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by Andrew Flake

For a family vacation last week, we spent time in the Caribbean, with its sweeping vistas of sky and ocean, and ships large and small catching trade winds in their sails. Naturally, when I came across a decision this week, from our Court of Appeals, that was both arbitration-related and nautical, I was intrigued.

It is a case “about the sale of a boat that went awry.” The parties were Spirit, the prospective buyer of a custom-built “Aegean yacht,” and Yale, its owner. After signing and notarizing deal documents, Yale’s representative inspected the boat, only to discover it had no name or identification number on its hull (a HIN), apparently in violation of Florida law. On that basis, Spirit tried to back out, and arbitration ensued.

After a two-day hearing and briefing, the arbitrator determined a sale had indeed occurred, that no grounds for rescission of the transaction existed, and that the seller was entitled to the $220,000 purchase price held in escrow.

Near the northernmost point of Barbados, where the Caribbean Sea meets the Atlantic Ocean.

Photograph by your humble author.

On appeal, Spirit invoked the fourth basis for vacatur under the Federal Arbitration Act (FAA), that the arbitrator has “exceeded his powers.” It particularly emphasized and argued that the sale, based on a Florida statute regarding ship registration, was illegal.

The Eleventh Circuit rejected this challenge, emphasizing that it was irrelevant whether it disagreed with the arbitrator’s legal conclusions: “…[i]t is not enough … to show that the arbitrator committed an error—or even a serious error. …Because the parties bargained for the arbitrator’s construction of their agreement, an arbitral decision even arguably construing or applying the contract must stand, regardless of a court’s view of its (de)merits.” All of the issues were within the scope of the parties’ arbitration clause, and the arbitrator stayed anchored to the contract’s provisions and plain language.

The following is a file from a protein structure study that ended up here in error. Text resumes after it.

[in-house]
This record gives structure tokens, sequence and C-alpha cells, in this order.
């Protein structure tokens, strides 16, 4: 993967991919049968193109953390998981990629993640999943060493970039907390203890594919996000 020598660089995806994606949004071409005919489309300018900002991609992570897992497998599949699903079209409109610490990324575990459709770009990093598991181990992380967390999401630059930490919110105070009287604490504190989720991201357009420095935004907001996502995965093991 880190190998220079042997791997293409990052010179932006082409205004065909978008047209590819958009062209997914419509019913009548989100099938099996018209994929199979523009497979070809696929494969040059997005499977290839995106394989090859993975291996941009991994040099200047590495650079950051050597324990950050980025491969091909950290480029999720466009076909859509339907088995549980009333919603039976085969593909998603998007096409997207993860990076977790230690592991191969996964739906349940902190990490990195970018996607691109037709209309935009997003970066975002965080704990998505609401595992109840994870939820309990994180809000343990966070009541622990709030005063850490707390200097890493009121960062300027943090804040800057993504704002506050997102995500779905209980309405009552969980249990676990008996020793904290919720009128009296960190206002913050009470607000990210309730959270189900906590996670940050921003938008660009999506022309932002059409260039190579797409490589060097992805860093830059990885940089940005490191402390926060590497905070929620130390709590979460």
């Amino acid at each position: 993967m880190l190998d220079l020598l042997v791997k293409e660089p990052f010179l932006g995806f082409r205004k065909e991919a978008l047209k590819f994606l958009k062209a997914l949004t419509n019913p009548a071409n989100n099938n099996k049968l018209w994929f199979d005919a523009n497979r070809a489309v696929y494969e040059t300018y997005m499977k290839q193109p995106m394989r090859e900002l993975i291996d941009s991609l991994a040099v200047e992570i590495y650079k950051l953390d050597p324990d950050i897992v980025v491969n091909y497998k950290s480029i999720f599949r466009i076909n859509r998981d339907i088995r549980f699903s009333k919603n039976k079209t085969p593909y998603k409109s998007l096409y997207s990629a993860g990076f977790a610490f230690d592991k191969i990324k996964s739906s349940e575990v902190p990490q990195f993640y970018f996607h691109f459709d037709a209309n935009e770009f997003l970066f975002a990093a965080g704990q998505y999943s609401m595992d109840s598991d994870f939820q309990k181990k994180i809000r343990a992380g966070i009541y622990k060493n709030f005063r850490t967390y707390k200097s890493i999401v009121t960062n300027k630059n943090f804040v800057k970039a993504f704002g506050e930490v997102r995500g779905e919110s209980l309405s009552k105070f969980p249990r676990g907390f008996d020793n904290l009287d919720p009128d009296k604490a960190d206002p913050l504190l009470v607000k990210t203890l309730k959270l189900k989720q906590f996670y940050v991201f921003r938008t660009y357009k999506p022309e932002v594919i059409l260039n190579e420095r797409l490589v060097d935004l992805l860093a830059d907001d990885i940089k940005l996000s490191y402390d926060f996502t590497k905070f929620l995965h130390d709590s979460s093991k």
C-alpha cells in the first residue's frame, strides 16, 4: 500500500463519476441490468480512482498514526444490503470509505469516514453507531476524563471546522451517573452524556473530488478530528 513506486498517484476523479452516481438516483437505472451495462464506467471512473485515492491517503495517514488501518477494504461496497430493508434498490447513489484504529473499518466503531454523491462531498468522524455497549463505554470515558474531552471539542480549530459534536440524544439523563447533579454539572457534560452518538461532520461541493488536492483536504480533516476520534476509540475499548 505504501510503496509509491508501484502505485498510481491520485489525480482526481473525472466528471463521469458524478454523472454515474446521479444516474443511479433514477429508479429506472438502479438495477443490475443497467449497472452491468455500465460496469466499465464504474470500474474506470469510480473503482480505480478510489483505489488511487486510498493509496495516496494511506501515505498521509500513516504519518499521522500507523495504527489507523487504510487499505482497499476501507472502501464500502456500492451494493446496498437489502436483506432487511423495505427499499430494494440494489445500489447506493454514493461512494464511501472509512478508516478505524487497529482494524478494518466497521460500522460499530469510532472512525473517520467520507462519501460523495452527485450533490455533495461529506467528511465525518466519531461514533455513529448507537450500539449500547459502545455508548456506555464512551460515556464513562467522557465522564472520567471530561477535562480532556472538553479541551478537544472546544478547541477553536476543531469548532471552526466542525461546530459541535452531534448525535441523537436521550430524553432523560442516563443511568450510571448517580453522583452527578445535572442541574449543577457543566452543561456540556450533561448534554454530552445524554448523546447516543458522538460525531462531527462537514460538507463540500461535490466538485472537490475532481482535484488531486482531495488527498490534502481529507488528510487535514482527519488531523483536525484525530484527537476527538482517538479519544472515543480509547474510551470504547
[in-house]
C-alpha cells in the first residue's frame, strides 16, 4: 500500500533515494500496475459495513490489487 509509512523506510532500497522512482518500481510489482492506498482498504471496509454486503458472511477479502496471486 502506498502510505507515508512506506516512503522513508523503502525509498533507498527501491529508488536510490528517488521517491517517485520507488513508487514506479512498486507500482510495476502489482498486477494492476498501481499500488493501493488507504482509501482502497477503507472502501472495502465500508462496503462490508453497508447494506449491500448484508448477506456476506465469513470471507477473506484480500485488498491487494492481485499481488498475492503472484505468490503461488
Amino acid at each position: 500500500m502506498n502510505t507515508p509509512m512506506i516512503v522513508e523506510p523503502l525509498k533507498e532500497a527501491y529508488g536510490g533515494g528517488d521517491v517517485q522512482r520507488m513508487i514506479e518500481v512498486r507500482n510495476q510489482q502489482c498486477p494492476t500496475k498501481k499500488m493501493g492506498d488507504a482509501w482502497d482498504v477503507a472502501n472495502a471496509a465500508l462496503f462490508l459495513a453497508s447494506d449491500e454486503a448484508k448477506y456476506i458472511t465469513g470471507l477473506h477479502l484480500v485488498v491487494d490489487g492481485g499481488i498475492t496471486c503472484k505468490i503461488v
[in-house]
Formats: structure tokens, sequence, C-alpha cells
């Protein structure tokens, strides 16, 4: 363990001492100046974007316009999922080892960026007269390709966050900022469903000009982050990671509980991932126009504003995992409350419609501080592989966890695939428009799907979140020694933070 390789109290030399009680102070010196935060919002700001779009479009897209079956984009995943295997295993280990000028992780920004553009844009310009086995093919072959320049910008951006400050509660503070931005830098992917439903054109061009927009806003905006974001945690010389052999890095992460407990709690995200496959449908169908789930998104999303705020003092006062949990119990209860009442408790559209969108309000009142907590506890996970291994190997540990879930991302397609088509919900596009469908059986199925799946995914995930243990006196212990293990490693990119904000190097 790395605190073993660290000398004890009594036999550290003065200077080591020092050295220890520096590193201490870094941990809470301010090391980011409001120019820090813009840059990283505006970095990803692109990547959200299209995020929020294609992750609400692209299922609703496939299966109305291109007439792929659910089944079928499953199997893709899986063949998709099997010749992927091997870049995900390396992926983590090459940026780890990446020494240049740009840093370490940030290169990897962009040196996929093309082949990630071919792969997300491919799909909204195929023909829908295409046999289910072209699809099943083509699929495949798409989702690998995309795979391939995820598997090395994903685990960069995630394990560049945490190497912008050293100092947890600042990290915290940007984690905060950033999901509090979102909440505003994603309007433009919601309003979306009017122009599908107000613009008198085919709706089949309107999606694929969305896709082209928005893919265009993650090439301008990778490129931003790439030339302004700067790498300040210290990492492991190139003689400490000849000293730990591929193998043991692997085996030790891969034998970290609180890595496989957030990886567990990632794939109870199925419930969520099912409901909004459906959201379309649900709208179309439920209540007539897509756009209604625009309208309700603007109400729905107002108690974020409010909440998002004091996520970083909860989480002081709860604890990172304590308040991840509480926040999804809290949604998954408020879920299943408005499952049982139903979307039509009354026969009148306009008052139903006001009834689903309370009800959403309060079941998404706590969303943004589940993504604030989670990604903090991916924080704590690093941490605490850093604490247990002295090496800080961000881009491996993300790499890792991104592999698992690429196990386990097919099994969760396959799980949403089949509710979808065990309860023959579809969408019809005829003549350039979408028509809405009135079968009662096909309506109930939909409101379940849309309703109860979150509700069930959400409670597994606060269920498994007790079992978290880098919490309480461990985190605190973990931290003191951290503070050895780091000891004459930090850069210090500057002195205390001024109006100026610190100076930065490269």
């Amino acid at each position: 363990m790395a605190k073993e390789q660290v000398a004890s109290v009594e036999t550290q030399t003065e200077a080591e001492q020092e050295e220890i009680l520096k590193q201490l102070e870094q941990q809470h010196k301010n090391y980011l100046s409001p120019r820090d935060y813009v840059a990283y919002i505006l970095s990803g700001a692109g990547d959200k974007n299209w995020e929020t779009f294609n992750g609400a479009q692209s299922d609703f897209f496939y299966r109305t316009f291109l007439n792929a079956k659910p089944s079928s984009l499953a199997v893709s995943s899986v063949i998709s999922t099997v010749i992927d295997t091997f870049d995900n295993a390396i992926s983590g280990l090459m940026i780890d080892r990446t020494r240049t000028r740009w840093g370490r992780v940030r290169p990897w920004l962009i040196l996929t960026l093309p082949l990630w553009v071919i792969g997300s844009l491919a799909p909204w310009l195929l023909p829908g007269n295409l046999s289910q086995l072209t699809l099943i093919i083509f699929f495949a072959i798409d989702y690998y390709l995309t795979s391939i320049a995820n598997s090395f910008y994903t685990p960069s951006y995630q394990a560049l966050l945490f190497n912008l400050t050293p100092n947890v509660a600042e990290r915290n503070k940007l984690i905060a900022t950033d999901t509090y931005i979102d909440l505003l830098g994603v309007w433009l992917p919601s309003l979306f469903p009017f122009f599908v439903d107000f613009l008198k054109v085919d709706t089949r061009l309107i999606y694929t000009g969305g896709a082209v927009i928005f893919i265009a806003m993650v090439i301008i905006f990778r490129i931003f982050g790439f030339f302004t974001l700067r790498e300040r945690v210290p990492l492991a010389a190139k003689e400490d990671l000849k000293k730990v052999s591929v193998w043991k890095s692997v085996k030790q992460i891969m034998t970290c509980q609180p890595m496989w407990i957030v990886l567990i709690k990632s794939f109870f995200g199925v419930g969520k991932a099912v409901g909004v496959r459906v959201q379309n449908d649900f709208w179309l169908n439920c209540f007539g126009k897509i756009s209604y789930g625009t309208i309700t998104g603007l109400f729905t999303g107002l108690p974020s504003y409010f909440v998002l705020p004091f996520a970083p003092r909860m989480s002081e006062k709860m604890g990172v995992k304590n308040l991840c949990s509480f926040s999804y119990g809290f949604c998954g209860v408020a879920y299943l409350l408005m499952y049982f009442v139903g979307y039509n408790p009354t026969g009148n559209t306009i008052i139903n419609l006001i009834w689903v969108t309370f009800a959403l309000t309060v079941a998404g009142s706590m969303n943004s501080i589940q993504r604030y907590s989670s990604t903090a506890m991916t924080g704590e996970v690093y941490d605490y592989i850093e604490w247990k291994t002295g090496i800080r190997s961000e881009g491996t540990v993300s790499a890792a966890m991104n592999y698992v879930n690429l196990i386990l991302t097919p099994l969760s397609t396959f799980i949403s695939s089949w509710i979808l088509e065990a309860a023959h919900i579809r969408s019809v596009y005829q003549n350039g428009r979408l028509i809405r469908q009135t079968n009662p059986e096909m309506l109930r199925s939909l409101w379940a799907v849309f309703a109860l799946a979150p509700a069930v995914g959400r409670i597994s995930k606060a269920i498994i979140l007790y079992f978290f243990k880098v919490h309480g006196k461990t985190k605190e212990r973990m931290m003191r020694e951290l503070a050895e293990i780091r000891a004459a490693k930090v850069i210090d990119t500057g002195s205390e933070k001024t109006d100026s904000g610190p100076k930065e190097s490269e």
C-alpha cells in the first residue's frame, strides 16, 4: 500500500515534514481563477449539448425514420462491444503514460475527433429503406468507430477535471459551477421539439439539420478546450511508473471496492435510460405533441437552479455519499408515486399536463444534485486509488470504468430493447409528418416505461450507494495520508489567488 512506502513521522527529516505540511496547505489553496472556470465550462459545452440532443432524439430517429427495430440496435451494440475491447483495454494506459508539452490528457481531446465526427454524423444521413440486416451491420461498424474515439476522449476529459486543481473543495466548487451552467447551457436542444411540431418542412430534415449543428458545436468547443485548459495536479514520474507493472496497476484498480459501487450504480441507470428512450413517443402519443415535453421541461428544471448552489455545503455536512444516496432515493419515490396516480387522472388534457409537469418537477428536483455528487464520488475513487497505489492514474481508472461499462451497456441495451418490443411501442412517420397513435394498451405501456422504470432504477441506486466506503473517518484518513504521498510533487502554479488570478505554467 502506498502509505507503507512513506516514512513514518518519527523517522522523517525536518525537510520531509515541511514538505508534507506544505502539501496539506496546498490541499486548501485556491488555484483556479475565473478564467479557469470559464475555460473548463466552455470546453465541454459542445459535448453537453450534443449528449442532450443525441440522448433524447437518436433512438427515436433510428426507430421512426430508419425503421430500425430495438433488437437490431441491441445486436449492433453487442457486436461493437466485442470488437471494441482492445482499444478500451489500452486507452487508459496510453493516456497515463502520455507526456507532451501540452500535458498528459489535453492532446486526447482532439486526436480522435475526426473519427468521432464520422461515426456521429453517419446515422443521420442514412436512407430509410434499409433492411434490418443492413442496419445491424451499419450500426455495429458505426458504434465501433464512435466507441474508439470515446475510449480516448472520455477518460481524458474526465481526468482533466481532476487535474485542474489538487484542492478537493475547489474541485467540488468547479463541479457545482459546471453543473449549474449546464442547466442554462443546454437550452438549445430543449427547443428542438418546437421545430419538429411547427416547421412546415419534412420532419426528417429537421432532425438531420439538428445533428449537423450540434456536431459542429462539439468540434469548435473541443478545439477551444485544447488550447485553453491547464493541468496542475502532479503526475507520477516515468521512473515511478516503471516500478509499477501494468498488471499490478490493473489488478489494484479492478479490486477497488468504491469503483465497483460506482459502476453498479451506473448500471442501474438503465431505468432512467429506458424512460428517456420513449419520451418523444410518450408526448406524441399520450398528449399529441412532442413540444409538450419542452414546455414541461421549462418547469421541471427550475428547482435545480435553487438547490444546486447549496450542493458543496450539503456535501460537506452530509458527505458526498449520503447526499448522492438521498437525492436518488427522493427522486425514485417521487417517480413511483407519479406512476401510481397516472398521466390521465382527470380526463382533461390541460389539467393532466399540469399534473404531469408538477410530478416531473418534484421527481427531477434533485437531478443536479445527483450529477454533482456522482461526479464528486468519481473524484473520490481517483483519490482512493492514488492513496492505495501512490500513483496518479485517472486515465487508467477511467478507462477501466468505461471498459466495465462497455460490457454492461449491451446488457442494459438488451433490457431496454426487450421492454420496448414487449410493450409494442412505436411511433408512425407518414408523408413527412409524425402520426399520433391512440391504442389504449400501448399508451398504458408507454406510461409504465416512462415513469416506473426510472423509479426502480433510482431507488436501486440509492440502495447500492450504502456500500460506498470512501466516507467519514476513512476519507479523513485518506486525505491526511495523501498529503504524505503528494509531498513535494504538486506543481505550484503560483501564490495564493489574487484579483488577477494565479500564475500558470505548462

The Court also rejected the effort to turn “exceeded their powers” into “violated public policy.” Spirit argued that the arbitrator’s award violated public policy by mandating a criminal act, and that a federal court should not be compelled to adopt an arbitrator’s determination of whether an act is illegal when doing so would result in the federal court compelling illegal and criminal acts. I can see the appeal of Spirit’s concern that, by ordering the sale to go through, or rejecting the effort to rescind it, it placed Spirit out of compliance with Florida law.

But as the Court noted, the only question for a court to consider in vacating an award under FAA § 10(a)(4) is whether the arbitrator exceeded her powers under the parties’ agreement, not whether the award violates public policy or is illegal. The arbitrator also found no HIN number was required and that could apply for registration and, if it wished, to have a HIN issued. And those were determinations of Florida law that a court, on vacatur, could not disturb.

How about a different situation, one in which no such findings existed and it was apparent to the Court that the transaction was unlawful? For example, what if a federal statute had explicitly set out that any sale of a vessel lacking a HIN would be void? I think we might have a closer case there — but given the “very narrow” construction of what it means under Section 10(a)(4) for arbitrators to “exceed their powers,” such arguments are always going to mean sailing against the wind.

[The case is SPIRIT OF THE EAST, LLC, a Fla. limited liability company, Plaintiff-Appellant, v. YALE PRODUCTS, INC., a Fla. for-profit corporation, ALAN LEIGH, an individual, Defendants-Appellees., 2023 WL 2890013 (11th Cir., decided April 11, 2023).]